The silent hardening of communication
The usage of words changes all the time. Just as literary genres, words are subject to fashion. If one only reads in one language, the evolution is not as noticeable as when one leaves a language for some time, comes back, and finds that unfamiliar words have populated it. German and Italian are both languages I read occasionally. I have discovered convergent changes.
I remember when words like dialogue, deliberation, and conversation were used to describe inter-personal communication. Opening various newspapers, recently, I have noticed a drift toward debate and discussion.
One notes, first of all, the silent hardening in the sounds: the “hard” deb– and disc– has replaced the “soft” dia– and deli-.. As the French say: c’est le ton qui fait la musique.
Words like debate and discussion suggest a duel of self-contained arguments – robust adversary proceedings, to be adjudicated either in Parliament, in a court of law, or in the court of public opinion. “May the better thought win” leaves the loser with nothing for his pains. His arguments are rejected, not accommodated.
Such intellectual posturing is not new. In Ancient Greece, Sophists “were philosopher-teachers who traveled about in Greece teaching their students everything that was necessary to be successful in life including rhetoric and public speaking. These were useful skills, where being persuasive could lead to political power and economic wealth.” Without entering into the age-old debate that opposed Plato to the Sophists, one notes the different purposes. Plato looked for personal enlightenment. The Sophists wanted to persuade – sway public opinion in favor of their arguments. To this end their statements needed to be self-contained and consistent, rather than open-ended, inclusive, and complex.
Past iconography has presented this kind of conflict in vivid forms (here “Ignorance” – the opposite side of “Prudence” – is literally “sans culottes” well before the term became an epithet):
Rubens: Prudence (Minerva) Overthrowing Ignorance (or Sedition)’ (c.1632-33)
The fading away of poetry
A new edition of Lucretius Carus’ On the nature of things (De rerum natura) has just come out in German. My 1956 translation by Karl Büchner was in Hexameter – all 7’400 of them. Reading the introduction one senses that the effort has transformed the translator’s style: the text is fluid – the ease of someone who has mastered language.
Klaus Binder’s 2014-version is “rhythmic prose:” the loss of ambition is telling. Many factors might have been at work: new compromises in making the work accessible to readers, time and effort involved. I would also point to the loss of sensibility for beauty of verse.
In reading contemporary lyrics one is struck by the disappearance of rhythm: under the guise of “freedom,” the texts are mostly plain prose, whimsically broken up into “verses” for visual effect – or to imitate twitter messages. Lucretius’ texts were read aloud (even by a solitary reader): now verses are looked at as blocks.
Expensive cars being status symbols, one is interested in decoding the images contemporary cars project. Here is a “concept car” from Lexus, which may be taken as harbinger of styles to come.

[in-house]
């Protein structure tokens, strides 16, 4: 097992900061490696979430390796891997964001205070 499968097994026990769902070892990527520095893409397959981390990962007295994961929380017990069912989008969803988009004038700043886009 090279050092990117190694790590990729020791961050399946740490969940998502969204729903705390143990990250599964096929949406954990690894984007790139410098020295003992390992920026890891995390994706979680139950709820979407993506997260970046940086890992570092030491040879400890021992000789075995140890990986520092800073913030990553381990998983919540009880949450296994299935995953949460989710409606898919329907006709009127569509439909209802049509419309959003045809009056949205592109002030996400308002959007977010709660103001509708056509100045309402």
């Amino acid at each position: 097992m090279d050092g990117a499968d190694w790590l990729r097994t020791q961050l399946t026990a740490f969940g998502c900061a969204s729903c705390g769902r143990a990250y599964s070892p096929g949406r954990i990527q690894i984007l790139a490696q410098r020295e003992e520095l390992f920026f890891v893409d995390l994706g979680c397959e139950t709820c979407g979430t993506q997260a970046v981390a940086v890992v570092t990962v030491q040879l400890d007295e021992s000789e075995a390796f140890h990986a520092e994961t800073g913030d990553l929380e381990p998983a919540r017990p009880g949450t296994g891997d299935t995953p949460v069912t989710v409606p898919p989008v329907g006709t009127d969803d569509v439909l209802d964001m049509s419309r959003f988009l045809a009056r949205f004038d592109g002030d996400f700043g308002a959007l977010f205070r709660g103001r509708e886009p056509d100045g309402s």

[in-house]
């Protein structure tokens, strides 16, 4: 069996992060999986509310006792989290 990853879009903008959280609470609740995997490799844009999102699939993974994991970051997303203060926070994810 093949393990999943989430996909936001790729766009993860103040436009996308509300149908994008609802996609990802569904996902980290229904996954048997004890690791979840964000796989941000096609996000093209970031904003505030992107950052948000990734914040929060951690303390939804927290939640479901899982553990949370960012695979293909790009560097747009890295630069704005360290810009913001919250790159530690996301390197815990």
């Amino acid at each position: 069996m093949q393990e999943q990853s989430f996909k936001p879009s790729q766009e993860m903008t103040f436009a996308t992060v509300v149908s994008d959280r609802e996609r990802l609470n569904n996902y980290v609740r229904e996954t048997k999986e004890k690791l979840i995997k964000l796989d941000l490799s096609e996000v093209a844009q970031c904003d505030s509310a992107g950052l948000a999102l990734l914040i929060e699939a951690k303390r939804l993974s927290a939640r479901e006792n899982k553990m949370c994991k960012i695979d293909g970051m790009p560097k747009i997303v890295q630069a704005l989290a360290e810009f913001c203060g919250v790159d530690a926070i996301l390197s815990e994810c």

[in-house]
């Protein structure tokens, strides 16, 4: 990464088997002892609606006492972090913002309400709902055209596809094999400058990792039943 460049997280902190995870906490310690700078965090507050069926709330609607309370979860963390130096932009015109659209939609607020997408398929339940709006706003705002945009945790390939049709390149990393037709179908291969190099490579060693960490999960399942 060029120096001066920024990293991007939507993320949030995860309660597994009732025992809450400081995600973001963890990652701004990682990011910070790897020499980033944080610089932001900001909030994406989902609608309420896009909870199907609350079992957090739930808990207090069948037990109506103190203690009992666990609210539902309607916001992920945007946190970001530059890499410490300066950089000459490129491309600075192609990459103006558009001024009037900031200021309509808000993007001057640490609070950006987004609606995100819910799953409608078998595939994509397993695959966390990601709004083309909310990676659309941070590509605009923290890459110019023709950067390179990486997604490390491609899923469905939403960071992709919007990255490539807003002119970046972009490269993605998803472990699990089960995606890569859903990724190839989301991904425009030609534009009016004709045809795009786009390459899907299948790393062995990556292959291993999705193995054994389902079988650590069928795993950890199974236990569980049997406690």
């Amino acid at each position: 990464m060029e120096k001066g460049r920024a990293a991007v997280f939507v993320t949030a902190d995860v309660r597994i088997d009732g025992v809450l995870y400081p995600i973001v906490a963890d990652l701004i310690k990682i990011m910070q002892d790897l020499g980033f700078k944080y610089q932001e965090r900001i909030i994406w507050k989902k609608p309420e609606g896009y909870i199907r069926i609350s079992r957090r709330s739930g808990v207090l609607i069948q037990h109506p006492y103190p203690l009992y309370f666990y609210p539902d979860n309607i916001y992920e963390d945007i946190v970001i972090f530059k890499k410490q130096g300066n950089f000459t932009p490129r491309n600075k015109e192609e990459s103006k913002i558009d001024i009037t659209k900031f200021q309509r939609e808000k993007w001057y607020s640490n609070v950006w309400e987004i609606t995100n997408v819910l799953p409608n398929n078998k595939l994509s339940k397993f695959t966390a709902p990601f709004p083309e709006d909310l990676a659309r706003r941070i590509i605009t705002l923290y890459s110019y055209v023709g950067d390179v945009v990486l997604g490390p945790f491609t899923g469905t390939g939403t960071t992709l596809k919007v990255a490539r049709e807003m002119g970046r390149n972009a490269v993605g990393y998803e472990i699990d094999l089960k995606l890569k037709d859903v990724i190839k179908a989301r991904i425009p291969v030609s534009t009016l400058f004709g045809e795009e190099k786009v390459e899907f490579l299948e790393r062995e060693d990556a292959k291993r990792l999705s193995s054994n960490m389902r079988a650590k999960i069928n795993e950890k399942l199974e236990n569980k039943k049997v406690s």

What one notes is the combination of soft lines and cutting edges, or the dark lines of the radiator grill. The Star Wars analogy is discernible:
Earlier radiator grills, recalling sharks’ mouths, look downright quaint by comparison. Cars have grown in size (and not just length), have become over-towering and overweening, and their lines increasingly recall aggressive body-building bulges.
Are times a-hardening?
It would be easy to take such examples of “hardening” (or at least flattening) of communication as a sign of the ages. While one should notice such subtle persuaders, a sense of proportions is advisable. If Heraclitus’ analogy of life being a river is apt, then the underlying currents of life’s flow – which we call experience – might be of far greater import that publicity posters along its banks.
 For a learned discussion, see: Franco MORETTI (2005): La letteratura vista da lontano. Einaudi, Torino. For people who like to test the proposition, I would recommend http://www.wordle.net/ Wordle is a toy for generating “word clouds” from text that you provide. The clouds give greater prominence to words that appear more frequently in the source text.
 False analogies flow back and forth between the personal and the public. Personal and public ethics are commixed, with disastrous results. See e.g. Michael WALTZER (2015): Is the right choice a good bargain? New York Review of Books; LXII, 4. I’ll discuss this aspect in a later blog.
 Note the overt class and sexist undertone. The losing side is labelled “Ignorance or Sedition.” This iconography is understandable in Rubens’ times: the XVIIth century was a period of revolutions the world over. In hindsight, climate change and not ignorance helped drive the conflicts: see Geoffrey PARKER (2013): Global crisis. War, climate change and catastrophe in the seventeenth century. Yale University Press, New Haven.
 A presentation of the work is found in Piergiorgio ODIFREDDI (2013): Come stanno le cose. Il mio Lucrezio, la mia Venere. Rizzoli, Milano. For a discussion of Lucretius’ subtle role in modernity, see: Stephen GREENBLATT (2011): The swerve. How the world became modern. Norton, New York.
 For an example from a quite different world, see in: Samuel HA-NAGUD (2001) : guerre, amour, vin et vanité. Anatolia, Éditions du Rocher, Monaco, the prose translation of Jewish medieval poetry in courtly Granada.